Juri Strumpflohner
Juri Strumpflohner Juri is a full stack developer and tech lead with a special passion for the web and frontend development. He creates online videos for Egghead.io, writes articles on his blog and for tech magazines, speaks at conferences and holds training workshops. Juri is also a recognized Google Developer Expert in Web Technologies

Google AJAX APIs: The Google Visualization API

2 min read

From now and then I'm always taking a quick look at Google's API page to see whether something new and interesting is there. Today I got stuck at the Google Visualization API, an API that may be especially be interesting for developers involved in web technologies.
As the name already suggests, the API is all about visualizing data (to the users) and so to enhance your website, company dashboard or web application. The API is really simple and well structured. The best to start is to go to the interactive sample site. There you can see existing examples, run and modify them. It's really cool because so you don't have to do any specific setup for trying the API. And I notice that if you drop the "?type=visualization" at the end of the URL you can even try out more of Google's Ajax APIs: * click *.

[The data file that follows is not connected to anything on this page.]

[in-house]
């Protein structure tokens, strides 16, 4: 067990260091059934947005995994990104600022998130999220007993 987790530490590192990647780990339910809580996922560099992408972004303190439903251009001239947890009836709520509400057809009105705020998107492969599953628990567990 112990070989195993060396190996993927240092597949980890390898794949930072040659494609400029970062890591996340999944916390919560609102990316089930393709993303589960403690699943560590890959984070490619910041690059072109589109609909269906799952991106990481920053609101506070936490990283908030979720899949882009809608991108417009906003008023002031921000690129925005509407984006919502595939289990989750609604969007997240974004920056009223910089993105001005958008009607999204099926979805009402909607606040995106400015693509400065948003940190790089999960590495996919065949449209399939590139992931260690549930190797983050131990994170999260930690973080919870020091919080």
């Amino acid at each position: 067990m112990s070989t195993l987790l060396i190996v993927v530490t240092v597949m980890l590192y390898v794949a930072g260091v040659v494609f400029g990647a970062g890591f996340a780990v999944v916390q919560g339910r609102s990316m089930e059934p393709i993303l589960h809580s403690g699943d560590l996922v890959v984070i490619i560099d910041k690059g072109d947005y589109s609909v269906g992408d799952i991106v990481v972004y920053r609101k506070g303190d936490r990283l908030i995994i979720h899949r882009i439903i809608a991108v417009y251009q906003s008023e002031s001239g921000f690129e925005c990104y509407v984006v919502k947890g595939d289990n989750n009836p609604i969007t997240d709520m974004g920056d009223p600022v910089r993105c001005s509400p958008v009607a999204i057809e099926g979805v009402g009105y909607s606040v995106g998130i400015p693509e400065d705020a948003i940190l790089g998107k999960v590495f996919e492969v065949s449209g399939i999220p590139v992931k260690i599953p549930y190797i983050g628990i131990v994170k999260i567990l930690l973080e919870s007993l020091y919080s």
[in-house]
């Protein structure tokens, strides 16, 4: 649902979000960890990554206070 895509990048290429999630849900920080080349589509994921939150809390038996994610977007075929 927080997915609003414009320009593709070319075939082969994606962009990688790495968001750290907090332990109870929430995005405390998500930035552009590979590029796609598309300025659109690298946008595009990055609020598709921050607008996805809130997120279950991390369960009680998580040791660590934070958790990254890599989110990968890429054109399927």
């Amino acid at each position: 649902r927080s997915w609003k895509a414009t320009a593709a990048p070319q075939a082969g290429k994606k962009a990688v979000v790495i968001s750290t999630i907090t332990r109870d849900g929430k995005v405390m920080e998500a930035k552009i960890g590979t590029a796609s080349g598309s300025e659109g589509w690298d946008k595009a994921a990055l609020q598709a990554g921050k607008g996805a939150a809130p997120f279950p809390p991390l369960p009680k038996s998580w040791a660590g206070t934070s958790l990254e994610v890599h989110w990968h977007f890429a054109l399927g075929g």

I think this API could be quite useful in certain areas. Recently at work for instance, I had to write a custom extension for the Microsoft Ajax Control Toolkit. It was basically an improved version of the already existing "Modal Popup". We have used the Modal Popup control as a sort of lookup where the user could choose some value to be selected, also with the possibility to search for a specific one. The modal popup was inside an UpdatePanel to make it work "asynchronously". The problem however was performance (due to the page viewstate and the postbacks) and so I created a new extension where the data was fetched asynchronously (without relying on the MS UpdatePanel) by using JSON to exchange the data between the client and server. The performance improvement was impressing, from about 30 to 50 seconds on a slow modem connection to about 4 seconds, and even instantaneous reaction times on a normal DSL connection. At that time I constructed the HTML for the tabular representation of the data (to be displayed on the popup) on the server side. This allows for more flexibility, it was however not my preferred way. Now having this API (take a look at the basic table module), one can create tables on the client side very easily out of transmitted JSON objects. And there is already a lot of build-in functionality such as column sorting.
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